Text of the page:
My Golf Instructor

The Power of Positive
Does thinking good thoughts help you?

Thinking you will make it, helps you make it!Visualize Making the Putt

Can you "think" your way to a better round? Or even "think" your way to playing worse? Lots of coin has been made around the world from renowned motivational speakers promoting positive thinking. From Tony Robbins to Deepak Chopra to Zig Ziglar the teachings of the power of the mind/body connection by these motivational gurus has changed the way people compete and perform. Whether it be in their job, their home life or their sport, positive thinkers swear that their thought processes are what have brought them success.

Can too much positive thinking be harmful or backfire though? Like me, I'm sure you've all witnessed the parent who pumped up their child from the time they were born with excess compliments telling them they were the "greatest" at everything they did. Then when the child grew up and faced some real competition they suddenly found they weren't the best and life wasn't always that easy. Some of these kids end up very depressed, on drugs or simply just quit and give up. How about the opposite though? How about the kid whose told he's no good or can't win? The one who comes from the slums like Rocky. He may have a lot of negative thoughts, but yet deep down believes in himself and ends up a champion.

Recently there was an article by Oliver Burkeman in the New York Times titled "The Power of Negative Thinking". In it he starts by citing that 21 people were treated for burns on their feet by walking on hot coals during a Tony Robbins seminar. The positive thinking didn't quite protect them from physical harm. Here is an interesting excerpt from his article:

"According to research by the psychologist Gabriele Oettingen and her colleagues, visualizing a successful outcome, under certain conditions, can make people less likely to achieve it. She rendered her experimental participants dehydrated, then asked some of them to picture a refreshing glass of water. The water-visualizers experienced a marked decline in energy levels, compared with those participants who engaged in negative or neutral fantasies. Imagining their goal seemed to deprive the water-visualizers of their get-up-and-go, as if they'd already achieved their objective."

Very interesting. I think what we can learn about this for golf which is considered the most "mental" game of all is to keep our expectations realistic. No one would argue with you if you said positive thinking is better and less draining than negative thinking, but in my opinion, unrealistic thinking can be draining and nothing more than disappointing in the end.

The correlation between thinking well and making successful shots is not 100 percent. But the correlation between bad thinking and unsuccessful shots is much higher. - Dr. Bob Rotella.

Anyone who has played the game knows how mental it can be and how losing faith in yourself or losing sight of your goal never helps. It is a difficult enough game as it is so you don't want your brain to be your biggest handicap.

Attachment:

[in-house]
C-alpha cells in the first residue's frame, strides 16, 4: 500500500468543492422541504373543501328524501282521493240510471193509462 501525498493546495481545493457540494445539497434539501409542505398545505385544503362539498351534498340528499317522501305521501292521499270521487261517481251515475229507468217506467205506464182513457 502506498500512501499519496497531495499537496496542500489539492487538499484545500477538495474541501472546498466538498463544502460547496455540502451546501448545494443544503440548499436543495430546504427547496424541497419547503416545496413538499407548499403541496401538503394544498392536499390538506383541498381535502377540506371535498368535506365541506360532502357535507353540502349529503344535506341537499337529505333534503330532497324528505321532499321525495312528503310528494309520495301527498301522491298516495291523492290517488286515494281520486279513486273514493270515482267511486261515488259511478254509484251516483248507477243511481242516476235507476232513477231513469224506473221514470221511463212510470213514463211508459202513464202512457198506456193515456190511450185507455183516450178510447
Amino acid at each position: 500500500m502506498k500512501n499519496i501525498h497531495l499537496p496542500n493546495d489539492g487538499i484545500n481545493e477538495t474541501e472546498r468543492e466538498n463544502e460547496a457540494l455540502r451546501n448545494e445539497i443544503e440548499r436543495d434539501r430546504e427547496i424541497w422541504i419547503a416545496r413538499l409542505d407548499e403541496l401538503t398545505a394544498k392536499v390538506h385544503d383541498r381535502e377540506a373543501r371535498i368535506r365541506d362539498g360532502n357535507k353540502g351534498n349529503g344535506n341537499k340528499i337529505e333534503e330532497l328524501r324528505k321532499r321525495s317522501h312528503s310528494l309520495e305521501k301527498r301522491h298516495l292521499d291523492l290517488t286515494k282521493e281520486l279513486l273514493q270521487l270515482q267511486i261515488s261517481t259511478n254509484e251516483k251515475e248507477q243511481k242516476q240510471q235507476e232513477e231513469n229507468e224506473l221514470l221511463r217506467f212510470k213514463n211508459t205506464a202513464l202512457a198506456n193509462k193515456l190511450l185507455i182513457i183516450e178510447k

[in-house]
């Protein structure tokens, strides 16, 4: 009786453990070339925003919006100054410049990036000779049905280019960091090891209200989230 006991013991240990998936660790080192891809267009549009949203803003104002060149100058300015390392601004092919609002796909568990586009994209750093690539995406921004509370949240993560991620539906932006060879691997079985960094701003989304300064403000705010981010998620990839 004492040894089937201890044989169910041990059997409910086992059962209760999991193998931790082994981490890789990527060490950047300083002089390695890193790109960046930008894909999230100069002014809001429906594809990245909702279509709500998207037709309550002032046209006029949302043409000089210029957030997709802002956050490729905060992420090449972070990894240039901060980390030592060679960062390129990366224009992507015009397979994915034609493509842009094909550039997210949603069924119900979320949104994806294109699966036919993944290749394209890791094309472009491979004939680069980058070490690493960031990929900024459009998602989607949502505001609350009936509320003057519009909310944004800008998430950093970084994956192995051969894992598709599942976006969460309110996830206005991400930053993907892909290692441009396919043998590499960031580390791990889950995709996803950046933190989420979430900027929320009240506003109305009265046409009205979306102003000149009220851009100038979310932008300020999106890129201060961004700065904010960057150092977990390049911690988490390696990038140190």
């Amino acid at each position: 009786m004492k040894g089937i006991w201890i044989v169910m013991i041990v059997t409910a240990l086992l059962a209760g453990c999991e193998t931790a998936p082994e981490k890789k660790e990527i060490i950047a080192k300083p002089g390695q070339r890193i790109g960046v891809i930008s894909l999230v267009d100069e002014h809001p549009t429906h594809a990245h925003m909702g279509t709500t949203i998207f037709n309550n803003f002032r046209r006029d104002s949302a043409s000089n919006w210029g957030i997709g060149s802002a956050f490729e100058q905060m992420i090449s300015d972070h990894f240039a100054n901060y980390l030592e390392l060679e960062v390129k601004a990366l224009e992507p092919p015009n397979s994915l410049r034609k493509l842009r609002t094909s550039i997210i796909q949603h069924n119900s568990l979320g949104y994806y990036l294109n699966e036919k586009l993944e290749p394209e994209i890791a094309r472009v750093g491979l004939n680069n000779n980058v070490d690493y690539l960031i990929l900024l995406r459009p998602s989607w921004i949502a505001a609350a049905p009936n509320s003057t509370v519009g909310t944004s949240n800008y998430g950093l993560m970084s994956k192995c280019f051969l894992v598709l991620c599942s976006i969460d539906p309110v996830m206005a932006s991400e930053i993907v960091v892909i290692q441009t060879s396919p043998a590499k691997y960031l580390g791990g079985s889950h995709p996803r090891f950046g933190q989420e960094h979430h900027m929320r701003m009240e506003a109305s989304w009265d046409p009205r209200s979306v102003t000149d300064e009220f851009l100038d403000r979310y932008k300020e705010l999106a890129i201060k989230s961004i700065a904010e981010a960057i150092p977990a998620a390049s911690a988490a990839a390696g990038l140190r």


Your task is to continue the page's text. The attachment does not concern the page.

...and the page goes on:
Competitive golf is played mainly on a five-and-a-half-inch course, the space between your ears. -Bobby Jones

After all, you've probably never heard golf champions say that they were thinking about something totally unrealistic and unattainable like holing out every shot, but what you have heard them say is that they had positive thoughts, set goals and stayed within their game plan.

Missing a short putt does not mean you have to hit your next drive out of bounds. - Henry Cotton

Clearing your mind of the past and staying focused positively on the shot at hand is the most freeing thing you can do for yourself.

The most important shot in golf is the next one. - Ben Hogan

My favorite win came at the 2002 Illinois Open because for the first time I not only committed fully to my game plan and never varied from it, but I also forced myself to completely ignore any bad shots and focus only on the upcoming shot. It was a difficult task as I was used to over analyzing what went wrong with the previous shot probably from years of analyzing my student's swings. Once I was able to turn that off however, I opened with a 69, played a steady second round and held tight in the third round which was plagued by winds in the 30-45mph range. I had a game plan for the wind and played almost the entire round with knock downs which was something that the other players didn't do. I believe the strength of my plan and my committment and stubbornness to not vary from it is what won me the title.

The Situation:

You want to make your thinking more positive on the course.

The Solution:

Start by setting realistic goals and establishing a game plan. Know your limits, your strengths and weaknesses and develop a plan that is attainable. Once on the course stick to the game plan even if things aren't going your way. Stay positive on your goals because after all, you've set ones you know you can achieve. Deleting the bad shots from your mind and giving 100% of your energy to the shot at hand will keep you in a positive frame of mind.

Maria Palozola

Maria Palozola is a member of the LPGA and has participated in multiple LPGA Tour events. She has provided instruction to thousands of students in the past 20+ years and has won multiple teaching awards from the LPGA, Golf Digest, and Golf Magazine including being ranked as one of the top 50 female instructors in the world.

Who is Maria Palozola?
- Top 50 LPGA Instructors in the World
- A Golf Digest Top 10 Teacher in Illinois
- A Golf Magazine Top Teacher in the Midwest
- More about Maria
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